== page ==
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    Higher Bi’s and Sweeping Tri’s = More Arm Size!
    By Eric Broser

    I would have to say that the most commonly written, as well as the most popular, training articles are about the arms. I guess it kind of makes sense though. I mean, when someone comes up to you and asks you to “make a muscle,” I am sure you don’t flex a trap or whip out a calf! Nope, you roll up your sleeve and squeeze out a biceps pose for all you are worth! Of course, a truly impressive arm will not only show a massively developed biceps when flexing, but an equally awesome triceps underneath.

    Now, the most interesting thing about most arm articles that are written is that…well…they are not really interesting at all! Maybe that’s because, like I said, there have been so many written, that there is little left to say. Or, maybe it’s because the people that are writing them are not being very creative with their own workouts, and they are simply passing this along to you. Who knows?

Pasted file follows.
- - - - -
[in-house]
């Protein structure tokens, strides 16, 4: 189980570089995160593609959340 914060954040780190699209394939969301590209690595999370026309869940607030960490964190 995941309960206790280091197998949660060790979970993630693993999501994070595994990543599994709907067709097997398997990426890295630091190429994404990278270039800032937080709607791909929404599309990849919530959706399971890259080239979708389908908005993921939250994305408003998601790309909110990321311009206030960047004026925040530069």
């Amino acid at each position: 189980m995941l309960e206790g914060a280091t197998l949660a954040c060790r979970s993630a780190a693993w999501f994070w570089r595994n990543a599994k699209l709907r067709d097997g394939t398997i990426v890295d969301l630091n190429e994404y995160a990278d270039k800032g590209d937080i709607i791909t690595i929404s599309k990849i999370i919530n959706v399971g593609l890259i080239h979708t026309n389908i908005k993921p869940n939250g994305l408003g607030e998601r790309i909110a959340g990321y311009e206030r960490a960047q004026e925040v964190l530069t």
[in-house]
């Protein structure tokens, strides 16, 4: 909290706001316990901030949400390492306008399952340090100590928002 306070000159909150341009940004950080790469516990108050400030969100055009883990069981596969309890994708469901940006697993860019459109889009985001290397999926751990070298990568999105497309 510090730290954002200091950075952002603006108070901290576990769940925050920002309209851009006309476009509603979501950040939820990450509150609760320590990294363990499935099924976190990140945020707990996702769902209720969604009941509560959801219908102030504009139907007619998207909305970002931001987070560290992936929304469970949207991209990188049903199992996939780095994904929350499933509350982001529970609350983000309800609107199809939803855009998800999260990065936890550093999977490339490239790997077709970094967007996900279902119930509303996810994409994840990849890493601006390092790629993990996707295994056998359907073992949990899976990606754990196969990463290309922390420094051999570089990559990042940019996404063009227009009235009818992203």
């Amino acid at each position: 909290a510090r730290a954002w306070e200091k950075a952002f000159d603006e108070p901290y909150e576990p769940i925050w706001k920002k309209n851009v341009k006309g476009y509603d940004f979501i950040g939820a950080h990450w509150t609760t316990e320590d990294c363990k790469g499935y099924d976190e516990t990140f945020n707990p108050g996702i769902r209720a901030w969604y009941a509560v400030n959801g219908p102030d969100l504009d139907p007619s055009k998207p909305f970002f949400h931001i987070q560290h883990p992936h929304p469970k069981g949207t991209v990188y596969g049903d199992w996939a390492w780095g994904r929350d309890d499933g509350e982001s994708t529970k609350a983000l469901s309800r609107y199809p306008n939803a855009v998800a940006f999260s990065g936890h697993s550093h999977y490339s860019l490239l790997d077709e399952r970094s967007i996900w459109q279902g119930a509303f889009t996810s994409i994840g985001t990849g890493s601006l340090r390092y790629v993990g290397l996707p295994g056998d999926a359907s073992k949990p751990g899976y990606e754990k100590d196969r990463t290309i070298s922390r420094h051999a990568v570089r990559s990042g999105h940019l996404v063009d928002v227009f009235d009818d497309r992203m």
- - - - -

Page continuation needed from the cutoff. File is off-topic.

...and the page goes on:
Well, my goal is to present you with an arm training article that is different and interesting! Like the title mentions, I am going to discuss how to get “higher bi’s” and “sweeping tri’s” through targeted training. This simply means that I am going to present exercises meant to bring about a specific goal. In addition, I am going to tell you about a method of training called “Add-On-Sets,” that is certain to throw a little “intensity wrench” into your normal routine.